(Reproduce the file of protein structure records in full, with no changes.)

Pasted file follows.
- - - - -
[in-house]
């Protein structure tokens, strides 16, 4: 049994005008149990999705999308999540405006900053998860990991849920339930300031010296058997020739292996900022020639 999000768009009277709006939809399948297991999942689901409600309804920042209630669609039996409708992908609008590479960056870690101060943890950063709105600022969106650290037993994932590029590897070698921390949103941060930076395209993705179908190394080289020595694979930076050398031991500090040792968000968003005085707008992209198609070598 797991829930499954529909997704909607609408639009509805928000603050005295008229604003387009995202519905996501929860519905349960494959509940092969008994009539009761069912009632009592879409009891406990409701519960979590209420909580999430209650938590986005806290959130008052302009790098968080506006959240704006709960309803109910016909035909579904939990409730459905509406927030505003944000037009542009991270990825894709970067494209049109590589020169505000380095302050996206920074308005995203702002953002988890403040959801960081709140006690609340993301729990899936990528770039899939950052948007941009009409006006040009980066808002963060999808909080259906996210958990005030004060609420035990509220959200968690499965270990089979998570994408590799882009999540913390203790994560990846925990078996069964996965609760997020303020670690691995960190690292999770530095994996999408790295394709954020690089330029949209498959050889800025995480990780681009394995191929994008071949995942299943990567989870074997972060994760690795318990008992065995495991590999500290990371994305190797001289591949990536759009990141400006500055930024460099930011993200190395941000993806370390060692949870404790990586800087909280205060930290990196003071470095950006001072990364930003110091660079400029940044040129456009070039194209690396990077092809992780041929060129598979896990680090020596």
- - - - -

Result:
[in-house]
């Protein structure tokens, strides 16, 4: 049994005008149990999705999308999540405006900053998860990991849920339930300031010296058997020739292996900022020639 999000768009009277709006939809399948297991999942689901409600309804920042209630669609039996409708992908609008590479960056870690101060943890950063709105600022969106650290037993994932590029590897070698921390949103941060930076395209993705179908190394080289020595694979930076050398031991500090040792968000968003005085707008992209198609070598 797991829930499954529909997704909607609408639009509805928000603050005295008229604003387009995202519905996501929860519905349960494959509940092969008994009539009761069912009632009592879409009891406990409701519960979590209420909580999430209650938590986005806290959130008052302009790098968080506006959240704006709960309803109910016909035909579904939990409730459905509406927030505003944000037009542009991270990825894709970067494209049109590589020169505000380095302050996206920074308005995203702002953002988890403040959801960081709140006690609340993301729990899936990528770039899939950052948007941009009409006006040009980066808002963060999808909080259906996210958990005030004060609420035990509220959200968690499965270990089979998570994408590799882009999540913390203790994560990846925990078996069964996965609760997020303020670690691995960190690292999770530095994996999408790295394709954020690089330029949209498959050889800025995480990780681009394995191929994008071949995942299943990567989870074997972060994760690795318990008992065995495991590999500290990371994305190797001289591949990536759009990141400006500055930024460099930011993200190395941000993806370390060692949870404790990586800087909280205060930290990196003071470095950006001072990364930003110091660079400029940044040129456009070039194209690396990077092809992780041929060129598979896990680090020596």